US9589461B1 - Battery powered wall mounted remote control for ceiling fans and lights - Google Patents

Battery powered wall mounted remote control for ceiling fans and lights Download PDF

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Publication number
US9589461B1
US9589461B1 US14/665,580 US201514665580A US9589461B1 US 9589461 B1 US9589461 B1 US 9589461B1 US 201514665580 A US201514665580 A US 201514665580A US 9589461 B1 US9589461 B1 US 9589461B1
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remote control
fan
switch
housing
button
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US14/665,580
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Brendan P. Byrne
James P. Burns
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Hkc-Us LLC
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Hkc-Us LLC
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Priority to US14/665,580 priority patent/US9589461B1/en
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    • GPHYSICS
    • G08SIGNALLING
    • G08CTRANSMISSION SYSTEMS FOR MEASURED VALUES, CONTROL OR SIMILAR SIGNALS
    • G08C19/00Electric signal transmission systems

Abstract

Systems, devices and methods for providing a battery powered wall mounted remote control for ceiling fans and lights. The battery powered remote control can be installable over an existing wall switch without hard wiring into electrical system at the switch box. The remote control housing is decorative in nature and has functional fan and light buttons for remotely controlling operation of the fan and light fixture. The remote housing attaches to the hard wired wall mounted switch using existing hardware that previously held the switch plate in place. The remote housing has a door that opens to allow the original fan/light switch to still be used in an on/off power control for the device being controlled by the battery powered wall mounted remote control for ceiling fans and lights.

Description

CROSS REFERENCE TO RELATED APPLICATIONS

This application claims the benefit of priority to U.S. Provisional Application No. 61/972,268 filed on Mar. 29, 2014, the entire disclosure of which is incorporated by reference in its' entirety.

FIELD OF INVENTION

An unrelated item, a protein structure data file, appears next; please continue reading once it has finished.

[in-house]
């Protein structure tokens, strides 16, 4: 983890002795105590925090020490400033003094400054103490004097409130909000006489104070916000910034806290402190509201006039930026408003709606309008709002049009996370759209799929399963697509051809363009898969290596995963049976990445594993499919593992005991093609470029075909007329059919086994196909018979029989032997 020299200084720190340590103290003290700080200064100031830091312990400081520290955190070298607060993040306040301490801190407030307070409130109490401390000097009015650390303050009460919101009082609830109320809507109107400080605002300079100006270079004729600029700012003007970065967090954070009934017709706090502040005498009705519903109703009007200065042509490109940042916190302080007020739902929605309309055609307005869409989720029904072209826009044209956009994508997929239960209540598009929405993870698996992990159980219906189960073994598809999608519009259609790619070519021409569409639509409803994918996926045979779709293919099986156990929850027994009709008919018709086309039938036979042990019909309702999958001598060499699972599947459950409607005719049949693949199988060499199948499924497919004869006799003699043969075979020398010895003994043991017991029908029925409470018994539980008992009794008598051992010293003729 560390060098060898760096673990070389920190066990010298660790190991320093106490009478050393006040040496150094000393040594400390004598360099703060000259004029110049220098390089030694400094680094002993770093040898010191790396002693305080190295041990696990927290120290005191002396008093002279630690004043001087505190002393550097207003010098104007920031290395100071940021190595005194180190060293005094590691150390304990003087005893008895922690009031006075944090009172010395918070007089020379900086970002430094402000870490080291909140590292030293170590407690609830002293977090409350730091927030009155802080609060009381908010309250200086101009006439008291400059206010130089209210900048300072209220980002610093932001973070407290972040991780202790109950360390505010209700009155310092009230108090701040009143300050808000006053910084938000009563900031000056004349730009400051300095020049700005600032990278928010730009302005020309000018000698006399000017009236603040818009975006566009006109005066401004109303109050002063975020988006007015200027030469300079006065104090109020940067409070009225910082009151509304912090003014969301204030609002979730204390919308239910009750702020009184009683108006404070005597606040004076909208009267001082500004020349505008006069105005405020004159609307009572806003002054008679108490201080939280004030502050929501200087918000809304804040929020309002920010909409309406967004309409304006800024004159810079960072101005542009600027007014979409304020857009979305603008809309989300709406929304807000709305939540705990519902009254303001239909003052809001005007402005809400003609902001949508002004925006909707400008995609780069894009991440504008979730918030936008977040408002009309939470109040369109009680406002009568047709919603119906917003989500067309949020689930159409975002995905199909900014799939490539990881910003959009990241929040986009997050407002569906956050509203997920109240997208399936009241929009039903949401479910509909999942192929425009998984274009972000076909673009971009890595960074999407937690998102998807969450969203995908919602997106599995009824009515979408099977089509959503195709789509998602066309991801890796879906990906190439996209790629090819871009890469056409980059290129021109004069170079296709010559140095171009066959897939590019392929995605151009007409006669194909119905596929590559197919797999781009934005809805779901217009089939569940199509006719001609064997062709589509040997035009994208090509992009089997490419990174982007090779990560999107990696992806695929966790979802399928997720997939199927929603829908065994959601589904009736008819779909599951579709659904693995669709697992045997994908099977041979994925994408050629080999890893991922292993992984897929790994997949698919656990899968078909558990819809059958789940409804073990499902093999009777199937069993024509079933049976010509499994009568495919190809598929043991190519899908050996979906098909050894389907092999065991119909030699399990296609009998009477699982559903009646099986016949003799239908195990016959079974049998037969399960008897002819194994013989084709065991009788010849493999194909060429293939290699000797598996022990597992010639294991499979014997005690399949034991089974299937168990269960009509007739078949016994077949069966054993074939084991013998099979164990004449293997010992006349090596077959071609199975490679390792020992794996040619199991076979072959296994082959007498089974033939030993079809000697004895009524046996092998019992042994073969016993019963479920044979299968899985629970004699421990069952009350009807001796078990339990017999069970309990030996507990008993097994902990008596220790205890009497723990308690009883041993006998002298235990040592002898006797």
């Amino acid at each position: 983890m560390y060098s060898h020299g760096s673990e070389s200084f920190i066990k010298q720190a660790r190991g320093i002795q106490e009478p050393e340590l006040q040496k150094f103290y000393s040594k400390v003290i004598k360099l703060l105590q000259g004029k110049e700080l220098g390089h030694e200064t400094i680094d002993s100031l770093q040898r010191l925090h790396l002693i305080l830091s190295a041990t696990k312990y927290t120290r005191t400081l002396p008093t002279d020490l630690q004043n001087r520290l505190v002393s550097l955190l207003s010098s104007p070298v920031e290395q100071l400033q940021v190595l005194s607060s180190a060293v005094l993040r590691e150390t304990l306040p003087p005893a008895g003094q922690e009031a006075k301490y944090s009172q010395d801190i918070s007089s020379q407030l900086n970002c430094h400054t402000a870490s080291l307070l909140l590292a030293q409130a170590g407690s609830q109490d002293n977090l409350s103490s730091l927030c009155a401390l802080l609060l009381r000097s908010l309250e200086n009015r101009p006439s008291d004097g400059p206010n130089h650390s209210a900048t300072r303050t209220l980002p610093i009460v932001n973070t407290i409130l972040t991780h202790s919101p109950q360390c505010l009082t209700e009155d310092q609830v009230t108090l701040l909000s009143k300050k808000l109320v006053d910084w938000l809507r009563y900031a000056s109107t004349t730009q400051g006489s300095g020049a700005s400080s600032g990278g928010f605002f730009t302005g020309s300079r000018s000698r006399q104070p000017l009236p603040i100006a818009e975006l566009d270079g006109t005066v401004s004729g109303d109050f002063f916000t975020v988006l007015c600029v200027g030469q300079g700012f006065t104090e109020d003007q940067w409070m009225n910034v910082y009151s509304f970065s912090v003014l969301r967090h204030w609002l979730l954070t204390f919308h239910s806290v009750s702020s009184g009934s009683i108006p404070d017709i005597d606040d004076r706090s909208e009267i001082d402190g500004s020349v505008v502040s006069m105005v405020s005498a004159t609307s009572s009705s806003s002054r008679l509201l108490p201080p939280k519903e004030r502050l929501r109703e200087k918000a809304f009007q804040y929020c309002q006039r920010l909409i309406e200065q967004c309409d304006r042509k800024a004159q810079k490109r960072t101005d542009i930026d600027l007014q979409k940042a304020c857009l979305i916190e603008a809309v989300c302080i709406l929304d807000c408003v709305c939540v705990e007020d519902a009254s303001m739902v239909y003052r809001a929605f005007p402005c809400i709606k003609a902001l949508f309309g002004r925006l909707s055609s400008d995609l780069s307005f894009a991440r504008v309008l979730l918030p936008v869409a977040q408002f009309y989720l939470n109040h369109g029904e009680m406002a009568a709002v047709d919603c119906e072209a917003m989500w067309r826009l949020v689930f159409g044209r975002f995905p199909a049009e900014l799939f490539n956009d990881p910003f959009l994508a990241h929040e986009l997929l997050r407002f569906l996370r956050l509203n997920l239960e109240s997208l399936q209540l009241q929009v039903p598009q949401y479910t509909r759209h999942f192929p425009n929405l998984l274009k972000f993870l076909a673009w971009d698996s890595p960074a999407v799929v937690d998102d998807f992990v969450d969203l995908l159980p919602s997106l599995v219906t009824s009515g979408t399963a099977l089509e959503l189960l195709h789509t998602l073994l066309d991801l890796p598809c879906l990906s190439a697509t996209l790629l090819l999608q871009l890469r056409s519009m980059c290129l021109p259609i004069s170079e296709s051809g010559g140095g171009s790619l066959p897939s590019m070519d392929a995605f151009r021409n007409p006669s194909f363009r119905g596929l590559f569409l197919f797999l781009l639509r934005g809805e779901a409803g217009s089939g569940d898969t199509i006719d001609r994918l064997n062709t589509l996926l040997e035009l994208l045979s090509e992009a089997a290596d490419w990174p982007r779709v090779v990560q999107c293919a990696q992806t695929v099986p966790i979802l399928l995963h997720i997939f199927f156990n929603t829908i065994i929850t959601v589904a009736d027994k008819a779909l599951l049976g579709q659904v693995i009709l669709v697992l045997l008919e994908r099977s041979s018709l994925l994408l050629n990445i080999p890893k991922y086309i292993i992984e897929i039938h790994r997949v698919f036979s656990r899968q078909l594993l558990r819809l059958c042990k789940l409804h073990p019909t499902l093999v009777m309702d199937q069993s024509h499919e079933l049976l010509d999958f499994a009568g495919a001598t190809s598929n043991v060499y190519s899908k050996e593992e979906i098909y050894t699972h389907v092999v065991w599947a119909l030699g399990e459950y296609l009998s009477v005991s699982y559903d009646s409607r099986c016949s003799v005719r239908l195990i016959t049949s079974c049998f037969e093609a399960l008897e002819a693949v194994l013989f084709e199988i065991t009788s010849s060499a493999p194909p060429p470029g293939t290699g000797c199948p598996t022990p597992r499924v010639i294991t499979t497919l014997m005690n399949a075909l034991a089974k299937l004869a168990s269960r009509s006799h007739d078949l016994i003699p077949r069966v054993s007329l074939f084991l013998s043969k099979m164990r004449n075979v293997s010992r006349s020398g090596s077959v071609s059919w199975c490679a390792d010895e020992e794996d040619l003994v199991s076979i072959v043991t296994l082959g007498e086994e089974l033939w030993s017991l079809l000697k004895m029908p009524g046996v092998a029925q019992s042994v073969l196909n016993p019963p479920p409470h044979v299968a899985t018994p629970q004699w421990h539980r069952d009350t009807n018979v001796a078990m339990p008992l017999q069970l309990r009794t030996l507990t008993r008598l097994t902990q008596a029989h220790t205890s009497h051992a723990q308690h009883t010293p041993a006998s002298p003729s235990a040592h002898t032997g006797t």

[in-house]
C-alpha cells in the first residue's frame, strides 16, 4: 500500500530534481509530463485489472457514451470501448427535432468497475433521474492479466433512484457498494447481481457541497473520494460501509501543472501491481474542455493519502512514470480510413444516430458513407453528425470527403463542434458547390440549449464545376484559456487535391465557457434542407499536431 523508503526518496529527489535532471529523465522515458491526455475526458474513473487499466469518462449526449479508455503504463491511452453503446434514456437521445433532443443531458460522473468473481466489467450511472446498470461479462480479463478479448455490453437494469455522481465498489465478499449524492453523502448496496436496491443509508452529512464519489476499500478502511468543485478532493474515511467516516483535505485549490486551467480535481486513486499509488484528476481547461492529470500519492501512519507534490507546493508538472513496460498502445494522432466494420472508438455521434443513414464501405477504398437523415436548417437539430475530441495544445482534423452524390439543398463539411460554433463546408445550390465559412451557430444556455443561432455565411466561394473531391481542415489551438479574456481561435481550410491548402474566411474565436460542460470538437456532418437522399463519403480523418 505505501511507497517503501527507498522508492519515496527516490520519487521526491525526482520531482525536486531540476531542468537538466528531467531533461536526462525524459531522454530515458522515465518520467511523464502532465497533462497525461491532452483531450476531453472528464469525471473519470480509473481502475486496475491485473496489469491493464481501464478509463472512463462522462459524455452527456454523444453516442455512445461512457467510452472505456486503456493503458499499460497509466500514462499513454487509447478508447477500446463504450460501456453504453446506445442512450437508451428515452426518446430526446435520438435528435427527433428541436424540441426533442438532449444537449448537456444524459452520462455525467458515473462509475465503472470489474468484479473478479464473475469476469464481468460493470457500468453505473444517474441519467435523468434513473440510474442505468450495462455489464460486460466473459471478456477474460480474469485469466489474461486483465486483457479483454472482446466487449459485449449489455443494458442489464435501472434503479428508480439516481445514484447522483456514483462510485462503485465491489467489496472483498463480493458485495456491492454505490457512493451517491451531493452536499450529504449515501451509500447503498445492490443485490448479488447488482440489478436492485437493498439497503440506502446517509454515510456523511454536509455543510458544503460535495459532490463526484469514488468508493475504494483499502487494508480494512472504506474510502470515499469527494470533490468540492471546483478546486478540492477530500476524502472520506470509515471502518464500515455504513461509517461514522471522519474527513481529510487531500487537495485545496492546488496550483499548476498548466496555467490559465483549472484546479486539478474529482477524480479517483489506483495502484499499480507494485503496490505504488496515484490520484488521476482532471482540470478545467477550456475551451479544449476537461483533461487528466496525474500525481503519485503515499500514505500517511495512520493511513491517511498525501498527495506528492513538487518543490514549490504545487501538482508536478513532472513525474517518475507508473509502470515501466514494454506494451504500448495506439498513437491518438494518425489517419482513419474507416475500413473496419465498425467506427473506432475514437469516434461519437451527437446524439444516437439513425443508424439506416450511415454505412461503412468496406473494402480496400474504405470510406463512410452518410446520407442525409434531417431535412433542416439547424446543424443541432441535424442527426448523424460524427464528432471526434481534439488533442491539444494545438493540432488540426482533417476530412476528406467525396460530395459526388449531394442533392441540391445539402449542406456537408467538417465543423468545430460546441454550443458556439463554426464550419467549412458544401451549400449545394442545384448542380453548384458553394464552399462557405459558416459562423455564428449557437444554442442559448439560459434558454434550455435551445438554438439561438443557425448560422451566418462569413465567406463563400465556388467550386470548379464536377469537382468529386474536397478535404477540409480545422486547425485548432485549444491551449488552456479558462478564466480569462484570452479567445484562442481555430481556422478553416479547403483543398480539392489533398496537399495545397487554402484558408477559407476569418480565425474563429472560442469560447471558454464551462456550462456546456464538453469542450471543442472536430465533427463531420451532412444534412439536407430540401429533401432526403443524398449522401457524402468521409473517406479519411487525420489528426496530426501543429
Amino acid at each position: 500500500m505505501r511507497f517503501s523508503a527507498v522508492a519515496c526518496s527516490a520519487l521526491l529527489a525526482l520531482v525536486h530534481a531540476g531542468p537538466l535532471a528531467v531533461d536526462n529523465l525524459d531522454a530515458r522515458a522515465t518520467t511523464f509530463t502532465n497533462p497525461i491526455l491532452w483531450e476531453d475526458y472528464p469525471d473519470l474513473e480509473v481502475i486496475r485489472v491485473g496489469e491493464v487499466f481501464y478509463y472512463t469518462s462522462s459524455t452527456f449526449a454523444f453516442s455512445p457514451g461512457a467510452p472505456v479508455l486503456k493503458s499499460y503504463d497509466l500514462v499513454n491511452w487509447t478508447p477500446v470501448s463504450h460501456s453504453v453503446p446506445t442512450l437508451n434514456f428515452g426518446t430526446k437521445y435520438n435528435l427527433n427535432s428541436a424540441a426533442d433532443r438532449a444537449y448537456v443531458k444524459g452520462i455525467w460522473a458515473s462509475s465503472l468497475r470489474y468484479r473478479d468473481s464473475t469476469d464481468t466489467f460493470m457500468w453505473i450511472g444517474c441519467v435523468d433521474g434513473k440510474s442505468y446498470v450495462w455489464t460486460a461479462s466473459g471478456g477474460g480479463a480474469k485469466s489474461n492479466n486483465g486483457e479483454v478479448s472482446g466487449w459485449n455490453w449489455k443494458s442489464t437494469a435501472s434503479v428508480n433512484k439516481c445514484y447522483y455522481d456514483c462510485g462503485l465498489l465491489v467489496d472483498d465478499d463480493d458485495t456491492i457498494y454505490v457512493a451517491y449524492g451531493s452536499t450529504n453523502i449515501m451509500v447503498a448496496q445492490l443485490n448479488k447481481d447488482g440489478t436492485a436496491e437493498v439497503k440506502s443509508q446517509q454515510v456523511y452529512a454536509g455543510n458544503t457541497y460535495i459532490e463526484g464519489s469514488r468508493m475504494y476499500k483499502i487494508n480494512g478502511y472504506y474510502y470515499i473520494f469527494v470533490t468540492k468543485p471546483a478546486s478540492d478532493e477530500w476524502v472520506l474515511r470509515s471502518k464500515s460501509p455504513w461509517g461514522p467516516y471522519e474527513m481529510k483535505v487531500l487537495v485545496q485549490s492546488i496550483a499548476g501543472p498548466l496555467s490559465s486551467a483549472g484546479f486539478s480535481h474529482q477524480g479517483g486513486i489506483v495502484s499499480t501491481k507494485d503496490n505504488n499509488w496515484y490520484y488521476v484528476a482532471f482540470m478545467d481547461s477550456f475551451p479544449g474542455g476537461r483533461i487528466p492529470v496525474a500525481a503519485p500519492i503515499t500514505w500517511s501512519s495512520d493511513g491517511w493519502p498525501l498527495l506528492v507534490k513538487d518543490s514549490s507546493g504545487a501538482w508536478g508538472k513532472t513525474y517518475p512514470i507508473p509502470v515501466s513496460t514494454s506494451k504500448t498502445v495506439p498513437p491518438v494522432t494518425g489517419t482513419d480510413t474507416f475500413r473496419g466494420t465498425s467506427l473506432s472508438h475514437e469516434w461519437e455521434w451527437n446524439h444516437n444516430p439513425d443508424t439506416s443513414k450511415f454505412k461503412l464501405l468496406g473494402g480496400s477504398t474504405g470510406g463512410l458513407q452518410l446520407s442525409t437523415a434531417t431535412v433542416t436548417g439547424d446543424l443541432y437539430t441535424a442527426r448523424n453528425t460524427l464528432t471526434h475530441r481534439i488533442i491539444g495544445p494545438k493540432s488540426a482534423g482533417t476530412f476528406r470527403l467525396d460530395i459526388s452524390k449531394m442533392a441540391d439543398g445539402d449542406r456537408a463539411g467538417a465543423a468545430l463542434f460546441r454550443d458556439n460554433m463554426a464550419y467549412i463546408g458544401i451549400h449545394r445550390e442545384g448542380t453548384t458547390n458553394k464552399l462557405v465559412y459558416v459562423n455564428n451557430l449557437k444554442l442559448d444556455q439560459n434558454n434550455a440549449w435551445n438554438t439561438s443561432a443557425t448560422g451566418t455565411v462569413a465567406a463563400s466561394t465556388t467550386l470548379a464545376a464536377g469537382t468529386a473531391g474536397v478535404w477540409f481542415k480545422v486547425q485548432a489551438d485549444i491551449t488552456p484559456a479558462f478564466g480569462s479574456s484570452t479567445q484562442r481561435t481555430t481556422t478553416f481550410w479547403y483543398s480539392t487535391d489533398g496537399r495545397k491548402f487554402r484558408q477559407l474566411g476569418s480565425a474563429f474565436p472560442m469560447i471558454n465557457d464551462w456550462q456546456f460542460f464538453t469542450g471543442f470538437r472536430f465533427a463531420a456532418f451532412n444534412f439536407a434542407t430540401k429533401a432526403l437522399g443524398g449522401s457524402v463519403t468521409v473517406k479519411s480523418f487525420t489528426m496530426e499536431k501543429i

This invention relates to ceiling fans, and in particular to systems, devices, and methods for a battery powered remote control for ceiling fans and lights to be installed over a wall switch without hard wiring into the electrical system at the switch box.

BACKGROUND AND PRIOR ART

Wall mounted hard wired remote controls for ceiling fans and lights require the consumer to remove the original hard wired switch and install a new hard wired switch with remote control functions built in. This can be very intimidating and potentially hazardous for novice do-it-yourselfers.

Current battery powered wall mounted remote controls for ceiling fans and lights require the permanent mounting of the device into the wall near the hard wired switch. This action can cause damage to the wall that is costly to repair and is an eyesore because it stands off from the wall in a manner that is not normal.

U.S. Pat. No. 8,695,934, assigned to Palm Coast Imports LLC, the assignee of the present application, describes a detachable magnetic docking system for a handheld remote control device that includes a docking plate with a major surface and a shell for the handheld device with a reverse surface. The docking plate is wall mounted. The major surface and the reverse surface are contoured to mate when adjacent one another to align the shell over the docking plate. Cooperative magnetic elements are located in the docking plate and in the shell to retain the handheld device on the docking plate. The contour of the major surface includes a recessed area. The handheld device includes an internal battery compartments located adjacent non-recessed areas of the major surface.

What is needed to solve the problem is a battery powered remote control for ceiling fans and lights that can be installed over the current switch without hard wiring into the electrical system at the switch box.

SUMMARY OF THE INVENTION

A primary objective of the present invention is to provide systems, devices, and methods for a battery powered remote control for ceiling fans and lights to be installed over a wall switch without hard wiring into the electrical system at the switch box

A secondary objective of the present invention is to provide systems, devices, and methods for a battery powered remote control for ceiling fans and lights with a remote housing that is decorative in nature and has functional buttons for fan speed and light controls.

A third objective of the present invention is to provide systems, devices, and methods for a battery powered remote control for ceiling fans and lights with a housing that attaches to the hard wired wall mounted switch using existing hardware used to hold the switch plate in place.

A fourth objective of the present invention is to provide systems, devices, and methods for a battery powered remote control for ceiling fans and lights with a remote housing that has a door that opens to allow the original fan/light switch to still be used in an on/off power control for the device being controlled by the battery powered wall mounted remote control.

The design and function of the battery powered remote control for ceiling fans and lights of the present invention has not been suggested, anticipated or rendered obvious by any of the prior art references.